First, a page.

need and use of getting Irish literature into the English tongue
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need and use of getting Irish literature into the English tongue an address ... at the inaugural meeting of the Irish Literary Society established in London, Alfred Percival Graves, in the chair. by Brooke, Stopford Augustus

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Published by T. Fisher Unwin in London .
Written in English


  • Irish literature -- History and criticism

Book details:

Edition Notes

With the bookplate of W. MacDonald MacKay.

ContributionsMacKay, W. MacDonald (bookplate)
LC ClassificationsNUC contrib.
The Physical Object
Pagination66, [1] p.
Number of Pages66
ID Numbers
Open LibraryOL19771866M

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James Stephens, Joyce, and the Ulster Writers; XII. After the Revolution; appendix: the Irish Academy of Letters; index. First Edition: Green cloth with gilt lettering to spine. ``This history of Irish Literature and Drama in the English tongue appempts to explain its Author: Stephen Lucius Gwynn. The invention of the relatively young genre of Irish fiction written in English is most often credited to the Trinity College Dublin graduate and cleric Jonathan Swift. Best known for his satirical novel Gulliver’s Travels, Swift’s writing is said to have influenced everyone from Voltaire to James : Grace Beard. The stories are set on the nights of major old Irish festivals, and they describe adventures that take place after darkness. English and Irish versions face each other in the book. 6. Laochas – Séamus Ó Searcaigh a scríobh, Niall Ó Néill a rinne na léaráidí An Gúm € This book is packed with old stories and Legends- eg.   Greek and Latin aside, Irish is the oldest written literary language in Europe, considerably older than the dominant language in Ireland, which is, of course, English. Irish is a Celtic language. Outside influences began with the arrival of Christianity and Latin in the fourth/fifth century.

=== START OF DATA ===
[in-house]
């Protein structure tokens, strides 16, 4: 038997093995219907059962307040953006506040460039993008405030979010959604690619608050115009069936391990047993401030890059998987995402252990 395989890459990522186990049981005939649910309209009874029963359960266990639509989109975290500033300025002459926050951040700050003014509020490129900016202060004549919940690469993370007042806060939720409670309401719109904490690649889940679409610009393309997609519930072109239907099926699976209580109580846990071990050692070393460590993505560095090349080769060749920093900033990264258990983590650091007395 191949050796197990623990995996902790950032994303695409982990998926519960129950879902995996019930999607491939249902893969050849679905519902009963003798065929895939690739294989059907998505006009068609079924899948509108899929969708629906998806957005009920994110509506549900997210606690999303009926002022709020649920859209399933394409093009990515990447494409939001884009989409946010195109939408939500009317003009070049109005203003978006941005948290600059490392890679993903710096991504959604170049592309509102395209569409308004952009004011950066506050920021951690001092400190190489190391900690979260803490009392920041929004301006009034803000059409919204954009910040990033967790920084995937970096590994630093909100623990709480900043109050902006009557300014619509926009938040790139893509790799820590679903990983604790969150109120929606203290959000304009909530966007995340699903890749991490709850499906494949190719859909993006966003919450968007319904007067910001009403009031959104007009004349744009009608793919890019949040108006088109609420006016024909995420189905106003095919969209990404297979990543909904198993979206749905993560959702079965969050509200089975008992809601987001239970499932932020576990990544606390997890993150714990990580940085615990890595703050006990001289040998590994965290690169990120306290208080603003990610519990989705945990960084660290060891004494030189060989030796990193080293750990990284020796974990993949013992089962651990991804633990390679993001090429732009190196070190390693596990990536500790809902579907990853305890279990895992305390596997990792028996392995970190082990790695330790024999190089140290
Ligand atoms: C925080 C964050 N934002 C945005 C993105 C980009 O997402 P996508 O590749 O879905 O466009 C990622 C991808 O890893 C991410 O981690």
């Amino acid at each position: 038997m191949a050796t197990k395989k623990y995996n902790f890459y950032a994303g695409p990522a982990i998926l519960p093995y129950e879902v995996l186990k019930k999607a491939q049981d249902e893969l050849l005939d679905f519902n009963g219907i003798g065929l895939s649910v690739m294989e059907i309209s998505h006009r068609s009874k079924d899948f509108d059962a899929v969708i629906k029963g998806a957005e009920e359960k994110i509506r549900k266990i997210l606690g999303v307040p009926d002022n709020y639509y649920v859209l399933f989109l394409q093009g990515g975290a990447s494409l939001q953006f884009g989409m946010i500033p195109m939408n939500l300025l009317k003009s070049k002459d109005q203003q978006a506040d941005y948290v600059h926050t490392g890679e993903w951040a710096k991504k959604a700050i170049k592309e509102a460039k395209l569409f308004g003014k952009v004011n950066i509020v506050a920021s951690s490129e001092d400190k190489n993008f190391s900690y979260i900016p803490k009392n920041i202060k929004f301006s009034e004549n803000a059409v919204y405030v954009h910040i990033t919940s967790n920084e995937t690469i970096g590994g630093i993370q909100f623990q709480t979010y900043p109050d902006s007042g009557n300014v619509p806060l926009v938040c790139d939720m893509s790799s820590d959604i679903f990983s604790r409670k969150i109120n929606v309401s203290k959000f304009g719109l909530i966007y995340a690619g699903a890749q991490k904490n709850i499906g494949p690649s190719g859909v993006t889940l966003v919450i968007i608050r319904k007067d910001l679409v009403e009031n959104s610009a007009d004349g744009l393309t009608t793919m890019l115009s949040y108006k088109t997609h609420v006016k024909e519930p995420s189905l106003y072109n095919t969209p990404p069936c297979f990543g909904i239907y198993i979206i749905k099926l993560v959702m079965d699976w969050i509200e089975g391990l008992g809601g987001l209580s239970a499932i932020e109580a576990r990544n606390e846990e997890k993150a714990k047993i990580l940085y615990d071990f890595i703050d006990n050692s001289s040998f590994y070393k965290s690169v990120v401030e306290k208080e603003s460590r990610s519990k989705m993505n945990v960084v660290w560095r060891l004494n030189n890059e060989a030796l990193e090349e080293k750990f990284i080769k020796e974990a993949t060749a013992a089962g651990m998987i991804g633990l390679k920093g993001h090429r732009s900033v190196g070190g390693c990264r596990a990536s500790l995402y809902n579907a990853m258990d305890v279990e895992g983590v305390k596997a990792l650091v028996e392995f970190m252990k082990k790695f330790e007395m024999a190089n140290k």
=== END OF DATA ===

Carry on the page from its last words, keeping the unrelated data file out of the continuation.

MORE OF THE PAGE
The English language seemed to be the language of the present and the future and within a generation the majority of Irish people had moved from one tongue to another. Famine also led to a long series of Land Acts that saw the native Irish coming into possession of land and the Anglo-Irish slowly losing their privileged political and cultural. It says: "List of great contributions made by Irish authors to the language of their ancestors".Now, correct me if I'm wrong, but Antoine de Saint-Exupéry (#), Günter Grass (#18,) Aesop (#46) and Homer (#66) were not Irish, as far as I know Alex Hijmans (#57) is Dutch, lived in Galway for a while, wrote in Irish and translated books into Irish.. Still, he's not Irish, like the.   The second major influence on Irish literature, after Christianity, was colonization from England, which began in the 12th the 17th and 18th centuries, the English had consolidated their power in Ireland, and Anglo-Irish writers—Irish-born writers of English descent—dominated Ireland ’s literary culture. English was the language of the rulers; literature in Irish survived. Heaney is Irish and he infused his translation with his Irishness, so I vote yes. Consider Joan Aocella's essay on the Tolkien translation (which also includes an interesting take on the Heaney translation).

Need and use of getting Irish literature into the English tongue. London: T. Fisher Unwin, (OCoLC) Document Type: Book: All Authors / Contributors: Stopford A Brooke; Irish . “England, Ireland, Scotland and Wales might have been partners in an imperial project that required the projection of 'English Literature' as one of the defining elements of cultural superiority that justified the continuous extension of Empire throughout the nineteenth century, but they were also engaged in an internal struggle over the origins and. This shift can be seen in the changing use of the term Anglo-Irish literature, which at one time referred to the whole body of Irish writing in English but is now used to describe literature produced by, and usually about, members of the Anglo-Irish Protestant Ascendancy of the 18th century. No doubt this book will be much used by students and teachers of Irish Studies everywhere. It will also be of immense value to the general reader interested in Irish cultural matters. God bless all who sail in /5(7).